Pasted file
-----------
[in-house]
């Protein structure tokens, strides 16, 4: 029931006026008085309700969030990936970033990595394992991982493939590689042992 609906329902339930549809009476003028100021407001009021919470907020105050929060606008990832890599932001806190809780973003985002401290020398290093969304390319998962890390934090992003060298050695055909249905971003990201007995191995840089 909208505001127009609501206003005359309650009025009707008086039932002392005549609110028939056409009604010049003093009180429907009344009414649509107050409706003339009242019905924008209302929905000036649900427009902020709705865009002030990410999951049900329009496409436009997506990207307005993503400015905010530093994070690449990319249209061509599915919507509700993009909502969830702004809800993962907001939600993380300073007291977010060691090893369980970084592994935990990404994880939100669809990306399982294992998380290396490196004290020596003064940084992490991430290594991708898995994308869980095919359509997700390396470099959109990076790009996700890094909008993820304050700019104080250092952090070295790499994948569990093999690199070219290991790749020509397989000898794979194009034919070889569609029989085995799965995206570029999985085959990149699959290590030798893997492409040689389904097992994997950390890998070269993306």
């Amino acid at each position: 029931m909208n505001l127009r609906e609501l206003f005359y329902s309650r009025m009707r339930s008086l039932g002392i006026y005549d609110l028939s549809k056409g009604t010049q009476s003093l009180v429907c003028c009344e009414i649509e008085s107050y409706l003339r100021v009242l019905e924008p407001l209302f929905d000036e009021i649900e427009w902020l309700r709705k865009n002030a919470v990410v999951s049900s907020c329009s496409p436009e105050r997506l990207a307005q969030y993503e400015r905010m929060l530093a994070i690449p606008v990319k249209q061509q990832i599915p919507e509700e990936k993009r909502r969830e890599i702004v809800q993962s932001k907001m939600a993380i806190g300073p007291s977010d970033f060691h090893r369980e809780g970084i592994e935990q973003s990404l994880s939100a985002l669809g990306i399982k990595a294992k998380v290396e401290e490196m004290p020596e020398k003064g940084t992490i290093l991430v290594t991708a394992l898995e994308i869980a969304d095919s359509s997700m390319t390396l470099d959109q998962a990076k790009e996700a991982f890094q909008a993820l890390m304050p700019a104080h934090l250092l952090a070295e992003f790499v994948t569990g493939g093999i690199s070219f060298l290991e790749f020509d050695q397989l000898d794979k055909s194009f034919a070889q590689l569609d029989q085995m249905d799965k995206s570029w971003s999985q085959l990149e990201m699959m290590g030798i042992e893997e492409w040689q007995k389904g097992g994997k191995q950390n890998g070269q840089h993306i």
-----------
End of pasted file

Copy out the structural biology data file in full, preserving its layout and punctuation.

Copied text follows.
[in-house]
């Protein structure tokens, strides 16, 4: 029931006026008085309700969030990936970033990595394992991982493939590689042992 609906329902339930549809009476003028100021407001009021919470907020105050929060606008990832890599932001806190809780973003985002401290020398290093969304390319998962890390934090992003060298050695055909249905971003990201007995191995840089 909208505001127009609501206003005359309650009025009707008086039932002392005549609110028939056409009604010049003093009180429907009344009414649509107050409706003339009242019905924008209302929905000036649900427009902020709705865009002030990410999951049900329009496409436009997506990207307005993503400015905010530093994070690449990319249209061509599915919507509700993009909502969830702004809800993962907001939600993380300073007291977010060691090893369980970084592994935990990404994880939100669809990306399982294992998380290396490196004290020596003064940084992490991430290594991708898995994308869980095919359509997700390396470099959109990076790009996700890094909008993820304050700019104080250092952090070295790499994948569990093999690199070219290991790749020509397989000898794979194009034919070889569609029989085995799965995206570029999985085959990149699959290590030798893997492409040689389904097992994997950390890998070269993306």
């Amino acid at each position: 029931m909208n505001l127009r609906e609501l206003f005359y329902s309650r009025m009707r339930s008086l039932g002392i006026y005549d609110l028939s549809k056409g009604t010049q009476s003093l009180v429907c003028c009344e009414i649509e008085s107050y409706l003339r100021v009242l019905e924008p407001l209302f929905d000036e009021i649900e427009w902020l309700r709705k865009n002030a919470v990410v999951s049900s907020c329009s496409p436009e105050r997506l990207a307005q969030y993503e400015r905010m929060l530093a994070i690449p606008v990319k249209q061509q990832i599915p919507e509700e990936k993009r909502r969830e890599i702004v809800q993962s932001k907001m939600a993380i806190g300073p007291s977010d970033f060691h090893r369980e809780g970084i592994e935990q973003s990404l994880s939100a985002l669809g990306i399982k990595a294992k998380v290396e401290e490196m004290p020596e020398k003064g940084t992490i290093l991430v290594t991708a394992l898995e994308i869980a969304d095919s359509s997700m390319t390396l470099d959109q998962a990076k790009e996700a991982f890094q909008a993820l890390m304050p700019a104080h934090l250092l952090a070295e992003f790499v994948t569990g493939g093999i690199s070219f060298l290991e790749f020509d050695q397989l000898d794979k055909s194009f034919a070889q590689l569609d029989q085995m249905d799965k995206s570029w971003s999985q085959l990149e990201m699959m290590g030798i042992e893997e492409w040689q007995k389904g097992g994997k191995q950390n890998g070269q840089h993306i």